Being a "Feminist" in Harvey Weinstein's World

October 18th, 2017

Content Warning(s): Rape, sexual harassment, misogyny, victim-blaming, body image issues.

Please note that this post will contain sensitive material; please exercise caution if you see a topic that could be upsetting to you.

In trying to put together this week's news roundup, I kept getting stuck on one thing: Mayim Bialik's op-ed for the New York Times, entitled "Being a Feminist in Harvey Weinstein's World."

The backlash to the article was instant, and when I began discussing it online and off, I was told the same thing over and over - "you missed the point" or "you're just judging it off the headline" or "that's not what she said" or "you need to read the whole article."

Except I DID read the entire thing. Repeatedly.

Bialik starts off talking about how Hollywood is an industry that profits off the objectification of women and puts pressure on them to "be like the pretty girls" - a criticism that is entirely justified. She mentions harsh comments she's received about her appearance and how they've stuck with her, something anyone with BDD or similar body image issues can relate to.

Then it goes off the rails.

She talks about leaving Hollywood for academia, where she would be valued more for "what was inside [her] brain than what was inside [her] bra." This could be seen as implying that harassment and assault are Hollywood problems, and places like university or the science industry is "safer" - something which is patently not true. But she's discussing her experiences, how SHE felt. Academia seems to have been a refuge for her from the objectification of her career in the television industry. It's worth pointing out that's not the case for everyone.

Bialik talks about how she returned to acting, how she loves her character on The Big Bang Theory, and how she can relate to sometimes wanting to be the "hot girl." Then she says this:

"And yet I have also experienced the upside of not being a 'perfect ten.'"

She says that not meeting Hollywood's standard of beauty gave her the "luxury" of not being harassed or assaulted. She says she makes choices about her style of dress that are "self-protecting and wise." As if people who choose to dress differently are risky and foolish.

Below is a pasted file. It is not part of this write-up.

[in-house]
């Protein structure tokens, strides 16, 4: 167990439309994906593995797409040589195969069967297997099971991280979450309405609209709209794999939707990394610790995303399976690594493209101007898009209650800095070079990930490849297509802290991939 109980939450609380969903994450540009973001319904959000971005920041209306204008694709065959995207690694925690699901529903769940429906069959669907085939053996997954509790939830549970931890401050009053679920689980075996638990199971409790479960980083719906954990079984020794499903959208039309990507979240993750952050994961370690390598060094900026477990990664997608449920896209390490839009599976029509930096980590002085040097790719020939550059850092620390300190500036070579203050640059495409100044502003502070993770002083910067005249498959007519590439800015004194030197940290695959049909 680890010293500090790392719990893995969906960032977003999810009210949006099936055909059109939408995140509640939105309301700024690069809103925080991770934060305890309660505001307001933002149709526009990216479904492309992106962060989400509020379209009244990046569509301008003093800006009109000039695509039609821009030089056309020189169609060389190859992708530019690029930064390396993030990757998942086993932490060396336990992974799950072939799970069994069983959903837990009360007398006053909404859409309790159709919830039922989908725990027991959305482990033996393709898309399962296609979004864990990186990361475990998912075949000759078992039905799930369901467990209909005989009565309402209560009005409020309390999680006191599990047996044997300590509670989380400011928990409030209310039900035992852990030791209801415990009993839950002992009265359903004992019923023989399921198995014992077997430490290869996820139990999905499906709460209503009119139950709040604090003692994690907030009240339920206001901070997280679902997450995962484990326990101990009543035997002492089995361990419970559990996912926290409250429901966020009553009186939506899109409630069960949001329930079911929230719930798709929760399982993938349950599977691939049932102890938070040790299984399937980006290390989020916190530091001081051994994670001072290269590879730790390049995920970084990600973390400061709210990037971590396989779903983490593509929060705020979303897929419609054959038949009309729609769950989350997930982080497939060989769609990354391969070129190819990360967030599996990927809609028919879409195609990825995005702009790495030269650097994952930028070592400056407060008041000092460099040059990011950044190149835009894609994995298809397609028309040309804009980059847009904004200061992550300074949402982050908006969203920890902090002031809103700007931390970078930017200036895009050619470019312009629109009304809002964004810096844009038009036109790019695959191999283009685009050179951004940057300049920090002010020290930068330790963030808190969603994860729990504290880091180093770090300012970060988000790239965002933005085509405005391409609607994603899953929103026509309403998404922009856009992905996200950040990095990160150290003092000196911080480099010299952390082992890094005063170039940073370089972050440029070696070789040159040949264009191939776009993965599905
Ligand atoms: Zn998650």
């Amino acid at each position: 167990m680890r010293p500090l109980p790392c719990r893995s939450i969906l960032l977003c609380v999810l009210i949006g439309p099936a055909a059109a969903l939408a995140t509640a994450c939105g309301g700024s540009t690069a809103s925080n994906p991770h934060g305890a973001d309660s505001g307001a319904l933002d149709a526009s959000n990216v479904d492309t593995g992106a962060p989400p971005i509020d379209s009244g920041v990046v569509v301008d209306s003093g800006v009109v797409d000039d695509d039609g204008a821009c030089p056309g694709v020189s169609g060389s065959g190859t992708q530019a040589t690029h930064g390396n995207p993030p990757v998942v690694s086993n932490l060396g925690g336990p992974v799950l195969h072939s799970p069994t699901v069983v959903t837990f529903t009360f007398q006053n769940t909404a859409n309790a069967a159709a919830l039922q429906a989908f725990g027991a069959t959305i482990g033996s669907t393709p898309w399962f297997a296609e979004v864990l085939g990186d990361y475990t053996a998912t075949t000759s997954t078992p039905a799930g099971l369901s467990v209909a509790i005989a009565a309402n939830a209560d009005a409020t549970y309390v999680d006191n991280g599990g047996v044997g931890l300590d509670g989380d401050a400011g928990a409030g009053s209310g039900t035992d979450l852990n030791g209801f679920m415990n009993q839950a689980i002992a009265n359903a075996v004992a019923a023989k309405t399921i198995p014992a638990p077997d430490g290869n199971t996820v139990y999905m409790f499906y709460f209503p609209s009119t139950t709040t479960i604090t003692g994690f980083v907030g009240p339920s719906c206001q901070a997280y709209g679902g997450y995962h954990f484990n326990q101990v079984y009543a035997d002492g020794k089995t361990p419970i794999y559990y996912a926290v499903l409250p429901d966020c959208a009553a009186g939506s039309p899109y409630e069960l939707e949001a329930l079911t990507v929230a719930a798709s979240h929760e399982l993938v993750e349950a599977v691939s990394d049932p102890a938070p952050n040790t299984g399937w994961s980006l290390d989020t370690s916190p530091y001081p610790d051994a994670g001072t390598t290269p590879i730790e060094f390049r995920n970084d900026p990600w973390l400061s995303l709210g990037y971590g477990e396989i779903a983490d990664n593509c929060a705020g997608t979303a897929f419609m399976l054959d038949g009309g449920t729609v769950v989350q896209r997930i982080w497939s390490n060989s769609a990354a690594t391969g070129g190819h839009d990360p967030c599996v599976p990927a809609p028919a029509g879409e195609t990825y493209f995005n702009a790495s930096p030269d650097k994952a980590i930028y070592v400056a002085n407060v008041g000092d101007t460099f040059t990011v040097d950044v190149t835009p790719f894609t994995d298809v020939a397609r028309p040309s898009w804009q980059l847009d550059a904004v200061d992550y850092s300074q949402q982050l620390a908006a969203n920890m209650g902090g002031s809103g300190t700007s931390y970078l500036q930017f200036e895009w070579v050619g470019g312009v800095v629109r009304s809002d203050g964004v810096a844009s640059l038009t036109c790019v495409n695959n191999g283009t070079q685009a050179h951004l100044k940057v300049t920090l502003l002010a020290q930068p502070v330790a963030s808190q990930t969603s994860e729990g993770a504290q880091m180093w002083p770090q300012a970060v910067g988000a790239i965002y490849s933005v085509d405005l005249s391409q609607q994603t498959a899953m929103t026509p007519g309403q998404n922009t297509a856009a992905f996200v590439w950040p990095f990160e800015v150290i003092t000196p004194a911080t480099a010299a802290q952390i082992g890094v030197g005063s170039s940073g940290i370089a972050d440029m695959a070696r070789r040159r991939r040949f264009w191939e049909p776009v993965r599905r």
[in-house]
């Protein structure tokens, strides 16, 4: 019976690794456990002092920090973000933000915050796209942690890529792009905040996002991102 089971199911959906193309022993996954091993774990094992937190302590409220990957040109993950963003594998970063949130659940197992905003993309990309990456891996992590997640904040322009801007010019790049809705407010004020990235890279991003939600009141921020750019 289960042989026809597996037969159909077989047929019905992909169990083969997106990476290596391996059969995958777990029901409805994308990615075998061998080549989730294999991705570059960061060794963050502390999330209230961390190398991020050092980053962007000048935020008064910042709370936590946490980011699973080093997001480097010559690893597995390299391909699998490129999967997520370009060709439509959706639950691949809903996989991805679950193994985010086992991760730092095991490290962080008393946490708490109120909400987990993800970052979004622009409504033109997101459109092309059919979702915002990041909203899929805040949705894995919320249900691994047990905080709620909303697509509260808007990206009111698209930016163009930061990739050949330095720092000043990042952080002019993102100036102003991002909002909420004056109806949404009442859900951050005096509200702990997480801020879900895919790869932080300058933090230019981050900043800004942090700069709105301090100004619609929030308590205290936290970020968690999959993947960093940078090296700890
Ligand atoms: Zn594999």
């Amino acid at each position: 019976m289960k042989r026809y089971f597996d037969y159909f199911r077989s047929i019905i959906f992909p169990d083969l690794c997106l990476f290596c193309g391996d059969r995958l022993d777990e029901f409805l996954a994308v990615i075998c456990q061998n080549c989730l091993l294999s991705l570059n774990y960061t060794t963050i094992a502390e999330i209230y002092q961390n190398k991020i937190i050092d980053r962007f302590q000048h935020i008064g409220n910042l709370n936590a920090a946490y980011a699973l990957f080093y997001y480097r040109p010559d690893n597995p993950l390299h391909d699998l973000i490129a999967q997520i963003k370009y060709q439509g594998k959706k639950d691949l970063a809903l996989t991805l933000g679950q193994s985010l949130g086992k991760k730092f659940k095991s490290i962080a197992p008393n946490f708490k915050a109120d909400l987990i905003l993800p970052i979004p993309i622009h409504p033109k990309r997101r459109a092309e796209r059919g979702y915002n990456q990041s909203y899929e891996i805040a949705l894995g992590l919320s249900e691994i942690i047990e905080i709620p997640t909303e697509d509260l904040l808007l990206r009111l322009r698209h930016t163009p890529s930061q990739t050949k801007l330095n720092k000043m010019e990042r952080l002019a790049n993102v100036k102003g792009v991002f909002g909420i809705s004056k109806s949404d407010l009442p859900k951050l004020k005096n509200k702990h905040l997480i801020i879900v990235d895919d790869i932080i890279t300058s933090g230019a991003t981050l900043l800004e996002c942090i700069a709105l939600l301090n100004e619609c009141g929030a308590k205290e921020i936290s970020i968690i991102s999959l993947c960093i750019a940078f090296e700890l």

Many of her defenders point to one sentence in her op-ed: "Nothing -- absolutely nothing -- excuses men for assaulting or abusing women."

While ignoring what comes after: "But we can't be naïve about the culture we live in."

There is absolutely no "but" after that first sentence.

NOTHING excuses abuse, assault, and harassment. Period. Full stop.

Bialik goes on to end the piece with this:

"If you are beautiful and sexy, terrific. But having others celebrate your physical beauty is not the way to lead a meaningful life.

And if -- like me -- you're not a perfect 10, know that there are people out there who will find you stunning, irresistible and worthy of attention, respect and love. The best part is you don't have to go to a hotel room or a casting couch to find them."

The op-ed was immediately met with backlash. Survivors and activists pointed out to her that she was reinforcing victim-blaming and the myth that if someone dresses provocatively/sexily, they're "asking for it" or otherwise somehow to blame. As Ijeoma Oluo so eloquently stated on Twitter, "We don't ask women to give up their bodily autonomy so a man won't take it from them. We hold abusers accountable for their actions." They explained that the people who were assaulted or harassed by Weinstein and others weren't looking for love - just a job. They've stated that sexual assault and harassment are about power and control, NOT attraction and sex, and that how "pretty" you are doesn't actually matter.

Bialik responded with an "apology" that stated her words were taken "out of context" and "[a]nyone who knows me and my feminism knows that's absurd and not at all what this piece was about." She blamed the fact that her space was limited to 900 words - as if more words would have somehow made her piece less hurtful and offensive.

But the words are right there - HER words. You know what ISN'T anywhere in the 900 words? Any iota of empathy or expression of support for the survivors of harassment and abuse in Hollywood or anywhere else. The entire piece is about her. She absolutely has a right to discuss her experiences and feelings, but she's presenting it as an article on being in "Harvey Weinstein's World." When criticized, she basically tells people who were hurt by her words, "I didn't hurt you. You misunderstood."

She didn't listen to survivors and their stories. She didn't apologize.

Lots of people don't "get it" about harassment and assault. They haven't experienced it. I wish we could all be in that group - blissfully ignorant about these horrors because they simply don't exist.

But if you don't "get it," then LISTEN when survivors speak. Try to understand. Don't invalidate their feelings by telling them they just "misunderstood." Take responsibility when you hurt others. That's what we're asking.

Incidentally? This article is less than 900 words.


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